Qatar Airways said it will seek compensation for losses sustained from an “illegal airspace blockade” imposed since 2017 by four Middle East nations.
The announcement on Wednesday came a day after the International Court of Justice ruled Qatar could challenge airspace restrictions imposed by Saudi Arabia, the United Arab Emirates (UAE), Bahrain, and Egypt three years ago.
“Qatar Airways will pursue its case for appropriate compensation of the financial injuries inflicted on Qatar Airways as a result of the illegal airspace blockade,” the airline said in a statement.
“The arbitrary and abusive measures that these four states have taken against us have devastated our carefully planned, decades-long programme for investment and growth in those countries. They have arbitrarily prevented us from serving hundreds of thousands of passengers, and transporting tens of thousands of tons of cargo to and from each of these countries annually.”
The United Nations court’s ruling in favour of Qatar in the airspace dispute marks another setback for Saudi-Emirati-led blockading nations, but despite rising international pressure to end the three-year siege it remains to be seen if the group will finally relent.
United States-led mediation efforts have come to nothing amid reported opposition from the UAE, frustrating Washington, which has tried to unite its allies and focus on its main strategic goal – reining in Iran.
Tehran is reportedly paid about $133m a year by Doha for use of its airspace by flights arriving and departing Qatar.
On Tuesday, the International Court of Justice (ICJ), the UN’s highest judicial body, backed Qatar in the bitter dispute over the air blockade.
The ruling came after the World Trade Organization (WTO) last month rapped Riyadh for failing to protect intellectual property rights of Qatari-owned broadcaster beIN, as it refused to crack down on a bootlegging network.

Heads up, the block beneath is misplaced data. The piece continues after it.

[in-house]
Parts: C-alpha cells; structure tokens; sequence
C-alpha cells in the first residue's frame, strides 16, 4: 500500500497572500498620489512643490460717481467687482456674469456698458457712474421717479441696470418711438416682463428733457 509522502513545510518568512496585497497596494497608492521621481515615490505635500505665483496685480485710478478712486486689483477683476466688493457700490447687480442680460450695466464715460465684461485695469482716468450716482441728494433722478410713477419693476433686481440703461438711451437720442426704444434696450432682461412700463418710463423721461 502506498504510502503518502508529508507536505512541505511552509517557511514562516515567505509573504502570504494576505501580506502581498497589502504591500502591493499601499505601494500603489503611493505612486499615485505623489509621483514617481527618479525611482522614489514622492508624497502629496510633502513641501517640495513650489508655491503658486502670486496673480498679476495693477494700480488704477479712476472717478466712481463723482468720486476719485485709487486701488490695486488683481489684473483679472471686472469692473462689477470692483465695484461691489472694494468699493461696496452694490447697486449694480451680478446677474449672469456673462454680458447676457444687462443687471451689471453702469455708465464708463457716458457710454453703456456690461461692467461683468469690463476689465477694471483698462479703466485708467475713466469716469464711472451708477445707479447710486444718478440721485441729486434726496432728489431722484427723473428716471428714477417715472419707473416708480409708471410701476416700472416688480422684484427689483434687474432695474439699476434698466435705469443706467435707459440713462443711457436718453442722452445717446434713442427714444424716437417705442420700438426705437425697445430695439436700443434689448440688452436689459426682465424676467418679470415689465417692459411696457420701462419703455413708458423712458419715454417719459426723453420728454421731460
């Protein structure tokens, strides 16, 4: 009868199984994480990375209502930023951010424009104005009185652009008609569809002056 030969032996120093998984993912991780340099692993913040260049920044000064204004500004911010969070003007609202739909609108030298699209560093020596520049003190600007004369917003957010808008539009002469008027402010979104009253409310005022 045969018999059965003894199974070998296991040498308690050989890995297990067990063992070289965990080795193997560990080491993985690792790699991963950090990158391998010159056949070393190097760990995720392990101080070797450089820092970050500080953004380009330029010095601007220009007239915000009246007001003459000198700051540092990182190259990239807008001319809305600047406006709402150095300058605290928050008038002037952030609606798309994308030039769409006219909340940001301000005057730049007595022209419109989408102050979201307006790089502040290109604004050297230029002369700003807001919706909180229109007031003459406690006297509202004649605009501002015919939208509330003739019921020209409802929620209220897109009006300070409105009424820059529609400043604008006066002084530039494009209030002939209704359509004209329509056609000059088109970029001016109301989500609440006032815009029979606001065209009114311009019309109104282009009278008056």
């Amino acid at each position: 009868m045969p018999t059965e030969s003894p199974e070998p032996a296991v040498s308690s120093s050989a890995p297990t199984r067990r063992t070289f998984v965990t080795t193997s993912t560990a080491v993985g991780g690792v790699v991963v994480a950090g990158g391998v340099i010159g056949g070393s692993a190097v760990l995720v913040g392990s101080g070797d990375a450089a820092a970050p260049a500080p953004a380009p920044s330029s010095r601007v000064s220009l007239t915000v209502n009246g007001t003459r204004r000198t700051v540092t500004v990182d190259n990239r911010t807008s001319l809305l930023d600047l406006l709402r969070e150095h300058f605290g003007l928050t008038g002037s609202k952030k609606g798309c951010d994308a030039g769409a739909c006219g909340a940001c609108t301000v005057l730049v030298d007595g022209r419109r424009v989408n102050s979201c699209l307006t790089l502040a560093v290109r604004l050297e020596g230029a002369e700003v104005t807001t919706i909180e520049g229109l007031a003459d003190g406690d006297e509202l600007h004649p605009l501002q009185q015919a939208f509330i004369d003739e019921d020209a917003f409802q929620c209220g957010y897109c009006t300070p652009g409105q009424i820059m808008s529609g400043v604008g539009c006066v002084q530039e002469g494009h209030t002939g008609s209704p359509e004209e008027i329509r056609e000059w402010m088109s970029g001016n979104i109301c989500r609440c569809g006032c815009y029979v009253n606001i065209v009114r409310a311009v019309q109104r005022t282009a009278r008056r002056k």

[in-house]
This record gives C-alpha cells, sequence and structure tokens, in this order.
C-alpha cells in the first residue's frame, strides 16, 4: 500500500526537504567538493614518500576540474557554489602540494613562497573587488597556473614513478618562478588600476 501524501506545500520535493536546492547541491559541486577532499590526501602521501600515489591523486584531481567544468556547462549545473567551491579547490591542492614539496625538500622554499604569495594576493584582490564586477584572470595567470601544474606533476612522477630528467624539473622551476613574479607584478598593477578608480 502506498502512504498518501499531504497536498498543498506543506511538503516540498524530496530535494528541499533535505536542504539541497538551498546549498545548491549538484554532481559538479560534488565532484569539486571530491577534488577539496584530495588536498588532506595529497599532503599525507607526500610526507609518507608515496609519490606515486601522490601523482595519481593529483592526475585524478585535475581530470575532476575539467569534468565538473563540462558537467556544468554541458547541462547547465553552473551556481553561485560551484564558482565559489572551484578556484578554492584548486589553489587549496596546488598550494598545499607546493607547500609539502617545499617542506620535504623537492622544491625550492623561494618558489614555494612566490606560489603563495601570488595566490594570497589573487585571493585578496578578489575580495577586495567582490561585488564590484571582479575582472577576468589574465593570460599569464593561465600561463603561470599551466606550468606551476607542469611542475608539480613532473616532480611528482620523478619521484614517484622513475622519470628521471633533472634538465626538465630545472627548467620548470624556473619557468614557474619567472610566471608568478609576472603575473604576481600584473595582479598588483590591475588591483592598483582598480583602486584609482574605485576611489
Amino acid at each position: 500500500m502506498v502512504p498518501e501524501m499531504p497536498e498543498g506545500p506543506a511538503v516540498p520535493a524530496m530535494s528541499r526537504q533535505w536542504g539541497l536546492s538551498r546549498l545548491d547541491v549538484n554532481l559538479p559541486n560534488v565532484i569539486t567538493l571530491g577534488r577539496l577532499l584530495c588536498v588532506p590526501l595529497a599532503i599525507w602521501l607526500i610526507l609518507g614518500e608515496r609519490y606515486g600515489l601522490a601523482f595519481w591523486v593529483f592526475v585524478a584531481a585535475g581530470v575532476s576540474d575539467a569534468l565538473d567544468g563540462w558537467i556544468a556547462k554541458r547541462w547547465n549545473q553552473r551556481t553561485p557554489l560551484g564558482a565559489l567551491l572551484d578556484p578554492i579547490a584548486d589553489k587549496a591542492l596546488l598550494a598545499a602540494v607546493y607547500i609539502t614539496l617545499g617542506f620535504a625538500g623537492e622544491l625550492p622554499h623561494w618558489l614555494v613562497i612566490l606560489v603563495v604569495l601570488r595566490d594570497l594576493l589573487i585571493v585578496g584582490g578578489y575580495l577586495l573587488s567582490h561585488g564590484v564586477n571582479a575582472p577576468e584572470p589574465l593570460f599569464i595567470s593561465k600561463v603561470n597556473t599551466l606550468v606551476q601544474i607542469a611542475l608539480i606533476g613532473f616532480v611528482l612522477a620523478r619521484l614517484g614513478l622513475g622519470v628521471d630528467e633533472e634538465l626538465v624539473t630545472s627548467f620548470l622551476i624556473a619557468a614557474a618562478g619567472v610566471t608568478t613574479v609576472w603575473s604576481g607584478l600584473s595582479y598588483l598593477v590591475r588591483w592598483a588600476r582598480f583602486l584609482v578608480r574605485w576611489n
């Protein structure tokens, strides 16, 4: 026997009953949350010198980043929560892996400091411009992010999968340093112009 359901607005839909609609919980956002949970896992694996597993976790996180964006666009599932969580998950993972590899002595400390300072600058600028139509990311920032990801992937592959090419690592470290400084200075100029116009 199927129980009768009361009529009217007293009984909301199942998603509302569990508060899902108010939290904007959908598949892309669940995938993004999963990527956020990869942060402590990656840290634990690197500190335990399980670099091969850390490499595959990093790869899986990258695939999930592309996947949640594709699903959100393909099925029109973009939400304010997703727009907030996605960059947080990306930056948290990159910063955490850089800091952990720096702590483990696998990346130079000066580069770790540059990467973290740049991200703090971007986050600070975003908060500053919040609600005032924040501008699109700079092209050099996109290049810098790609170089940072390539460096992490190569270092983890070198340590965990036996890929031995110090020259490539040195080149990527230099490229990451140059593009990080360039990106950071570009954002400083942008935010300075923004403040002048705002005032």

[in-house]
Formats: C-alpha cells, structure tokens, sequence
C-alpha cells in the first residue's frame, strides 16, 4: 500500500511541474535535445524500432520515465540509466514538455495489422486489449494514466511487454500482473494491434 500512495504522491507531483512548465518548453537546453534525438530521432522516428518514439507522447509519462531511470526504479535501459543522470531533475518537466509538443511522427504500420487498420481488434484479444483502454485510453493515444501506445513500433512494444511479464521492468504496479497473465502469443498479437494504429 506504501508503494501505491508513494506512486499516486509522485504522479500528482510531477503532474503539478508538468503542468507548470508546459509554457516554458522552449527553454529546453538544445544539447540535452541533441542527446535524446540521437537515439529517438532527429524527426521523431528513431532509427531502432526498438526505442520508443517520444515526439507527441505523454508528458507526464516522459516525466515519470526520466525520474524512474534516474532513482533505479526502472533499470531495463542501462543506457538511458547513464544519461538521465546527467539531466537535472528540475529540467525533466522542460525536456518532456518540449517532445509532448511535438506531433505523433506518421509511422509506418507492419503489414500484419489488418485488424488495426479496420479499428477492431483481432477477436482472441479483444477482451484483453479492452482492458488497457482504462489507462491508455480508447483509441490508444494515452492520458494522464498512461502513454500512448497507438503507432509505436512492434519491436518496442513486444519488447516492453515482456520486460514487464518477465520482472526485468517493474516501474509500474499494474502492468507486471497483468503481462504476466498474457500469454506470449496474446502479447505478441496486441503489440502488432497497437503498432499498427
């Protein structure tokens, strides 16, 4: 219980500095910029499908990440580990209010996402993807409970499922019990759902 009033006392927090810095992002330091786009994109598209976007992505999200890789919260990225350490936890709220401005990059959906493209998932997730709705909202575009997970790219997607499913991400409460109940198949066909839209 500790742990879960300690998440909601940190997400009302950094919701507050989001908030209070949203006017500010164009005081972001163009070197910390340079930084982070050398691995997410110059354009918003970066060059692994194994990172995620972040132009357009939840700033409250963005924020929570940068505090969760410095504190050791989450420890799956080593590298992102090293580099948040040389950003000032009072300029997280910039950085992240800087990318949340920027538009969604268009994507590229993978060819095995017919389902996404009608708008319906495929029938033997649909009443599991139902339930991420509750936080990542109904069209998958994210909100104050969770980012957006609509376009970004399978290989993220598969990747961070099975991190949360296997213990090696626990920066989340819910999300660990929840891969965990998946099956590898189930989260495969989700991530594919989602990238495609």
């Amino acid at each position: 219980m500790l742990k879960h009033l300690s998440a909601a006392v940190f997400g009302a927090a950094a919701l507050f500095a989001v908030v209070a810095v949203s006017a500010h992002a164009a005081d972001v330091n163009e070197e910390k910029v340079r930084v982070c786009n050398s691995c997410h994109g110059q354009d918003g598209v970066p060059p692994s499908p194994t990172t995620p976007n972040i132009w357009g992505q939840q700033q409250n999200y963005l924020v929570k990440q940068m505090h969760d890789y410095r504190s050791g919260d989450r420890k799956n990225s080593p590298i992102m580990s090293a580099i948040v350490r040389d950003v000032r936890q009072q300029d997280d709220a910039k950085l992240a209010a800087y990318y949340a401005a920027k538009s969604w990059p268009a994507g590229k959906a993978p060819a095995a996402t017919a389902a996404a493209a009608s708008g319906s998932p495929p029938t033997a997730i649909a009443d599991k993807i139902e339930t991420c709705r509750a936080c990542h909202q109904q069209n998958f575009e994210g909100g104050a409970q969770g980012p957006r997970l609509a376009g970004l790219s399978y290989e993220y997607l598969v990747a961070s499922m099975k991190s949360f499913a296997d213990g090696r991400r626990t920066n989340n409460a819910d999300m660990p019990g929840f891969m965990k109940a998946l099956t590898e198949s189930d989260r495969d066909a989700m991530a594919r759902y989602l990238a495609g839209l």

“The ICJ decision marks another blow for the Saudi-led quartet,” Nabeel Nowairah, a Washington-based independent analyst, told AFP news agency.
“It reflects their weak evidence and justification when presented before these internationally recognised bodies.”
The ICJ ruling allows Qatar to challenge airspace restrictions imposed by the Riyadh-led group in a hearing before the International Civil Aviation Organization (ICAO), a UN aviation body.
Qatar said the ruling meant the blockading states will “finally face justice” for violating aviation rules.
The forced rerouting of Qatar Airways flights does more than add to the airline’s fuel bill.
Qatar’s yearly $133m contribution to Iran for overflight rights undermines US President Donald Trump’s “maximum pressure” campaign to economically squeeze Iran.
“We have been focused and working on trying to patch up the Gulf rift,” David Schenker, the US assistant secretary of state for Near Eastern Affairs, told the Middle East Institute last month.
“We believe it is a distraction [and] takes focus away from our common threats… We do not think it is [productive] for Qatar to be paying airspace fees to Iran.”
Washington was close to brokering an agreement to end the blockade this month after high-level discussions with the leaders of Saudi Arabia, Qatar and the UAE, Fox News reported last week.
But at the last minute, the UAE asked Saudi Arabia to withhold support, it said, without giving a reason.
Saudi authorities did not respond to a request for comment.
If the secret talks are confirmed, it marks a second breakdown of efforts to end the rift after a similar Saudi-Qatar dialogue in late 2019 failed.
“Much of the animosity that generated the blockade in 2017 originated in Abu Dhabi more than in Riyadh, and … the rift can only fully end when the leadership in the UAE is ready to move on,” said Kristian Ulrichsen, a fellow at Rice University’s Baker Institute in the US.
With Riyadh “balancing US pressure to lift the airspace restrictions with Emirati pressure to maintain blockade unity, the Saudi leadership may prevaricate on the issue to avoid having to take a difficult decision either way”.
The quartet snapped diplomatic and economic ties with Qatar in 2017, accusing it, among other things, of forging close relations with Iran.
It issued a list of 13 demands for Qatar, including shutting down Al Jazeera Media Network and downgrading relations with Turkey, which American officials say were nearly impossible to meet.
But the blockade designed to choke Qatar and force it to align with Gulf interests has only pushed the country closer to Iran and Turkey, observers say. It has also hurt Saudi strategic interests.
The WTO ruling could scupper a proposed 300-million-pound ($370m) Saudi-backed takeover of English Premier League club Newcastle United.
Following the decision, English Premier League football chief executive Richard Masters admitted the proposed takeover was “complicated”.